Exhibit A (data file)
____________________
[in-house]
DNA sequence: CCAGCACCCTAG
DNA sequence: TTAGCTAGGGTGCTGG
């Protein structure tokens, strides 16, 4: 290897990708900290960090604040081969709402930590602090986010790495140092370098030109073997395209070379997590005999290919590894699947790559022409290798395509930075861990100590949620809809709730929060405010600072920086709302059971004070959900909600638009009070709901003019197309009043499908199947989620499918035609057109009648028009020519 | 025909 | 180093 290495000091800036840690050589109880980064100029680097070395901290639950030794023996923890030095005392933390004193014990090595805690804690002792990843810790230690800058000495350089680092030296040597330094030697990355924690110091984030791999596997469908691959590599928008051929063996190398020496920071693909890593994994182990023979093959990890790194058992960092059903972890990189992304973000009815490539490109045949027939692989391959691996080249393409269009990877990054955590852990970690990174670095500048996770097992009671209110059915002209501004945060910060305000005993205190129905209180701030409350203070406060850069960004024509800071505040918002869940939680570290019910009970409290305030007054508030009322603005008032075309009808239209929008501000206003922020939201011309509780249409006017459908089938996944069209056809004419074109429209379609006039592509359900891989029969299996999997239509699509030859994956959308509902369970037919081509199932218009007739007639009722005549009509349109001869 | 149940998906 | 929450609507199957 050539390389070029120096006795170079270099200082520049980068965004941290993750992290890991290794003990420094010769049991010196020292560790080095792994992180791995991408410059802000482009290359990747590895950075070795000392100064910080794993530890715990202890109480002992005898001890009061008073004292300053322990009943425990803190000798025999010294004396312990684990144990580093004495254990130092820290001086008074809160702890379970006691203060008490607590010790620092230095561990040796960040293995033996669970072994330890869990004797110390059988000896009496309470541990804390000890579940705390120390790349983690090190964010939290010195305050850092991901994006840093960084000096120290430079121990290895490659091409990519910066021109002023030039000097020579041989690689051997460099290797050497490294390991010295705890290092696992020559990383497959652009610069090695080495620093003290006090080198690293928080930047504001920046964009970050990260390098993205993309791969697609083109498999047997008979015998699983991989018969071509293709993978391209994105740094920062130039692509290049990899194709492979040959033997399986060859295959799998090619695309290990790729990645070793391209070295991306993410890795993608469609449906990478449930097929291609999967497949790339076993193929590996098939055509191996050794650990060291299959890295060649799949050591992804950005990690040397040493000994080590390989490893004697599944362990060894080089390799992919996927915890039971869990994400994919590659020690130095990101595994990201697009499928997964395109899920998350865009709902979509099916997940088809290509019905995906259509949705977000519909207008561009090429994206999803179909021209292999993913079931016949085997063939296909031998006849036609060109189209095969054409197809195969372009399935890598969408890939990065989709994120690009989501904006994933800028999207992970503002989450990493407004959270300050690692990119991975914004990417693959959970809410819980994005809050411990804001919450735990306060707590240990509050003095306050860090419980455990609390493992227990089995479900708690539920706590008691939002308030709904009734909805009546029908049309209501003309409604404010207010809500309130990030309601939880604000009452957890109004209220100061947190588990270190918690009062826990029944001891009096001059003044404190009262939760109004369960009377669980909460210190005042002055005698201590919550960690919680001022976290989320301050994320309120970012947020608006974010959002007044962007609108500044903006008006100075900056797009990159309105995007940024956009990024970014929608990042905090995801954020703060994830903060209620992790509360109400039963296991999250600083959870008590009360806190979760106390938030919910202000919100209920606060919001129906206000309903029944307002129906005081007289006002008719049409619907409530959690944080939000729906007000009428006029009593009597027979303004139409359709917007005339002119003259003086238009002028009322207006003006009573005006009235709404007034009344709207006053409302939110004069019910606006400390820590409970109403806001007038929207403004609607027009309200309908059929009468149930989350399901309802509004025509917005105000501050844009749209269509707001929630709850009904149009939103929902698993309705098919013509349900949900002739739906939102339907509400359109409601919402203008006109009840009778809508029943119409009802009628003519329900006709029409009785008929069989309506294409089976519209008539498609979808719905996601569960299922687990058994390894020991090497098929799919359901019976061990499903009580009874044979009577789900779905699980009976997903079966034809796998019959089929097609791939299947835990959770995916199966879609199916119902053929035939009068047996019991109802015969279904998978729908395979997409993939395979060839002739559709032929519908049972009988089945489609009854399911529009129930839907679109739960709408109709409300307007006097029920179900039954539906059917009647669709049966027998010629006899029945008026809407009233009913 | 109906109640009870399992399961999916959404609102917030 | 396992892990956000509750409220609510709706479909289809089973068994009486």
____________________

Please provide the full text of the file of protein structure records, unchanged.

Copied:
[in-house]
DNA sequence: CCAGCACCCTAG
DNA sequence: TTAGCTAGGGTGCTGG
């Protein structure tokens, strides 16, 4: 290897990708900290960090604040081969709402930590602090986010790495140092370098030109073997395209070379997590005999290919590894699947790559022409290798395509930075861990100590949620809809709730929060405010600072920086709302059971004070959900909600638009009070709901003019197309009043499908199947989620499918035609057109009648028009020519 | 025909 | 180093 290495000091800036840690050589109880980064100029680097070395901290639950030794023996923890030095005392933390004193014990090595805690804690002792990843810790230690800058000495350089680092030296040597330094030697990355924690110091984030791999596997469908691959590599928008051929063996190398020496920071693909890593994994182990023979093959990890790194058992960092059903972890990189992304973000009815490539490109045949027939692989391959691996080249393409269009990877990054955590852990970690990174670095500048996770097992009671209110059915002209501004945060910060305000005993205190129905209180701030409350203070406060850069960004024509800071505040918002869940939680570290019910009970409290305030007054508030009322603005008032075309009808239209929008501000206003922020939201011309509780249409006017459908089938996944069209056809004419074109429209379609006039592509359900891989029969299996999997239509699509030859994956959308509902369970037919081509199932218009007739007639009722005549009509349109001869 | 149940998906 | 929450609507199957 050539390389070029120096006795170079270099200082520049980068965004941290993750992290890991290794003990420094010769049991010196020292560790080095792994992180791995991408410059802000482009290359990747590895950075070795000392100064910080794993530890715990202890109480002992005898001890009061008073004292300053322990009943425990803190000798025999010294004396312990684990144990580093004495254990130092820290001086008074809160702890379970006691203060008490607590010790620092230095561990040796960040293995033996669970072994330890869990004797110390059988000896009496309470541990804390000890579940705390120390790349983690090190964010939290010195305050850092991901994006840093960084000096120290430079121990290895490659091409990519910066021109002023030039000097020579041989690689051997460099290797050497490294390991010295705890290092696992020559990383497959652009610069090695080495620093003290006090080198690293928080930047504001920046964009970050990260390098993205993309791969697609083109498999047997008979015998699983991989018969071509293709993978391209994105740094920062130039692509290049990899194709492979040959033997399986060859295959799998090619695309290990790729990645070793391209070295991306993410890795993608469609449906990478449930097929291609999967497949790339076993193929590996098939055509191996050794650990060291299959890295060649799949050591992804950005990690040397040493000994080590390989490893004697599944362990060894080089390799992919996927915890039971869990994400994919590659020690130095990101595994990201697009499928997964395109899920998350865009709902979509099916997940088809290509019905995906259509949705977000519909207008561009090429994206999803179909021209292999993913079931016949085997063939296909031998006849036609060109189209095969054409197809195969372009399935890598969408890939990065989709994120690009989501904006994933800028999207992970503002989450990493407004959270300050690692990119991975914004990417693959959970809410819980994005809050411990804001919450735990306060707590240990509050003095306050860090419980455990609390493992227990089995479900708690539920706590008691939002308030709904009734909805009546029908049309209501003309409604404010207010809500309130990030309601939880604000009452957890109004209220100061947190588990270190918690009062826990029944001891009096001059003044404190009262939760109004369960009377669980909460210190005042002055005698201590919550960690919680001022976290989320301050994320309120970012947020608006974010959002007044962007609108500044903006008006100075900056797009990159309105995007940024956009990024970014929608990042905090995801954020703060994830903060209620992790509360109400039963296991999250600083959870008590009360806190979760106390938030919910202000919100209920606060919001129906206000309903029944307002129906005081007289006002008719049409619907409530959690944080939000729906007000009428006029009593009597027979303004139409359709917007005339002119003259003086238009002028009322207006003006009573005006009235709404007034009344709207006053409302939110004069019910606006400390820590409970109403806001007038929207403004609607027009309200309908059929009468149930989350399901309802509004025509917005105000501050844009749209269509707001929630709850009904149009939103929902698993309705098919013509349900949900002739739906939102339907509400359109409601919402203008006109009840009778809508029943119409009802009628003519329900006709029409009785008929069989309506294409089976519209008539498609979808719905996601569960299922687990058994390894020991090497098929799919359901019976061990499903009580009874044979009577789900779905699980009976997903079966034809796998019959089929097609791939299947835990959770995916199966879609199916119902053929035939009068047996019991109802015969279904998978729908395979997409993939395979060839002739559709032929519908049972009988089945489609009854399911529009129930839907679109739960709408109709409300307007006097029920179900039954539906059917009647669709049966027998010629006899029945008026809407009233009913 | 109906109640009870399992399961999916959404609102917030 | 396992892990956000509750409220609510709706479909289809089973068994009486």